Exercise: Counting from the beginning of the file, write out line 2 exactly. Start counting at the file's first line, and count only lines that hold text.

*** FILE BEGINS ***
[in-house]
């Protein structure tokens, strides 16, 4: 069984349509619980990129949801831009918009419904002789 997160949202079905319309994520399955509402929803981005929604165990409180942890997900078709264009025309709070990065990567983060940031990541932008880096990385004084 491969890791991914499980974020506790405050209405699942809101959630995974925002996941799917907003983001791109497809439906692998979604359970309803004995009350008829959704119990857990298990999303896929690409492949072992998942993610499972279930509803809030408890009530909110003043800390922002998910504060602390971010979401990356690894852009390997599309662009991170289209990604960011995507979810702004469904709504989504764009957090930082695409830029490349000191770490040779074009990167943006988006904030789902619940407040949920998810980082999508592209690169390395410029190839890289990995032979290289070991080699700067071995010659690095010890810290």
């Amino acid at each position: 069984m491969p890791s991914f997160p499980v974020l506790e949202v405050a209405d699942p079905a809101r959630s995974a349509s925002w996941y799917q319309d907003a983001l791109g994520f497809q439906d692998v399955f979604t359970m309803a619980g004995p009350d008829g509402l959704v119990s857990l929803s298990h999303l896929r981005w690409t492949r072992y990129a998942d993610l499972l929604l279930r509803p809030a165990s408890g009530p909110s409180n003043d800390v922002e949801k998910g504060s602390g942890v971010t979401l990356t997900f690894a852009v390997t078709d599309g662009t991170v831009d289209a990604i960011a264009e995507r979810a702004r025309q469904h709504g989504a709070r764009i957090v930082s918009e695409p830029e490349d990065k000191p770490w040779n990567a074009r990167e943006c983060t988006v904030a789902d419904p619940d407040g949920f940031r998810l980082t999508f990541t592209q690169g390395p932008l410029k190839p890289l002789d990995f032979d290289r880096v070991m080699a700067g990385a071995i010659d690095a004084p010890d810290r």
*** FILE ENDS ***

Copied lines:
């Protein structure tokens, strides 16, 4: 069984349509619980990129949801831009918009419904002789 997160949202079905319309994520399955509402929803981005929604165990409180942890997900078709264009025309709070990065990567983060940031990541932008880096990385004084 491969890791991914499980974020506790405050209405699942809101959630995974925002996941799917907003983001791109497809439906692998979604359970309803004995009350008829959704119990857990298990999303896929690409492949072992998942993610499972279930509803809030408890009530909110003043800390922002998910504060602390971010979401990356690894852009390997599309662009991170289209990604960011995507979810702004469904709504989504764009957090930082695409830029490349000191770490040779074009990167943006988006904030789902619940407040949920998810980082999508592209690169390395410029190839890289990995032979290289070991080699700067071995010659690095010890810290």